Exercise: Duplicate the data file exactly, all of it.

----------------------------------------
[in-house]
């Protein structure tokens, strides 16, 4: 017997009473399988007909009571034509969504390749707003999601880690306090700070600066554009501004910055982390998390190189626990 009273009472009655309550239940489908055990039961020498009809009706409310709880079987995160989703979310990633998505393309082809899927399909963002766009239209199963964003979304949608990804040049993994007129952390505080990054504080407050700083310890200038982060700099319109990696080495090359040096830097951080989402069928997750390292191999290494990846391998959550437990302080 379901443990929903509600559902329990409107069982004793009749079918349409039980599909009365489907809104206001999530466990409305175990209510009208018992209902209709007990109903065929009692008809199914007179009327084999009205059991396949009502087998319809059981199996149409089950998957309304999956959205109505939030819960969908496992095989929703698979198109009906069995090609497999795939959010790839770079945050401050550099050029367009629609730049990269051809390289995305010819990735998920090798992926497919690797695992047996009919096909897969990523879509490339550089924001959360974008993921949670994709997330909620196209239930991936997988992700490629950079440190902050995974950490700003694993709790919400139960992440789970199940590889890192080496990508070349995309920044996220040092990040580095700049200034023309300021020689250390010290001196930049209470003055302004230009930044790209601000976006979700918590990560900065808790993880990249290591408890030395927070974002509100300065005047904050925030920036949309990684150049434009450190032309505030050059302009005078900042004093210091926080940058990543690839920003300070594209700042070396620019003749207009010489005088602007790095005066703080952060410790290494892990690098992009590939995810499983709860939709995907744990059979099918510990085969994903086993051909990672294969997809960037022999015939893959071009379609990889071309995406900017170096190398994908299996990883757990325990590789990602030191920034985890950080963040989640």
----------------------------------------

[in-house]
């Protein structure tokens, strides 16, 4: 017997009473399988007909009571034509969504390749707003999601880690306090700070600066554009501004910055982390998390190189626990 009273009472009655309550239940489908055990039961020498009809009706409310709880079987995160989703979310990633998505393309082809899927399909963002766009239209199963964003979304949608990804040049993994007129952390505080990054504080407050700083310890200038982060700099319109990696080495090359040096830097951080989402069928997750390292191999290494990846391998959550437990302080 379901443990929903509600559902329990409107069982004793009749079918349409039980599909009365489907809104206001999530466990409305175990209510009208018992209902209709007990109903065929009692008809199914007179009327084999009205059991396949009502087998319809059981199996149409089950998957309304999956959205109505939030819960969908496992095989929703698979198109009906069995090609497999795939959010790839770079945050401050550099050029367009629609730049990269051809390289995305010819990735998920090798992926497919690797695992047996009919096909897969990523879509490339550089924001959360974008993921949670994709997330909620196209239930991936997988992700490629950079440190902050995974950490700003694993709790919400139960992440789970199940590889890192080496990508070349995309920044996220040092990040580095700049200034023309300021020689250390010290001196930049209470003055302004230009930044790209601000976006979700918590990560900065808790993880990249290591408890030395927070974002509100300065005047904050925030920036949309990684150049434009450190032309505030050059302009005078900042004093210091926080940058990543690839920003300070594209700042070396620019003749207009010489005088602007790095005066703080952060410790290494892990690098992009590939995810499983709860939709995907744990059979099918510990085969994903086993051909990672294969997809960037022999015939893959071009379609990889071309995406900017170096190398994908299996990883757990325990590789990602030191920034985890950080963040989640």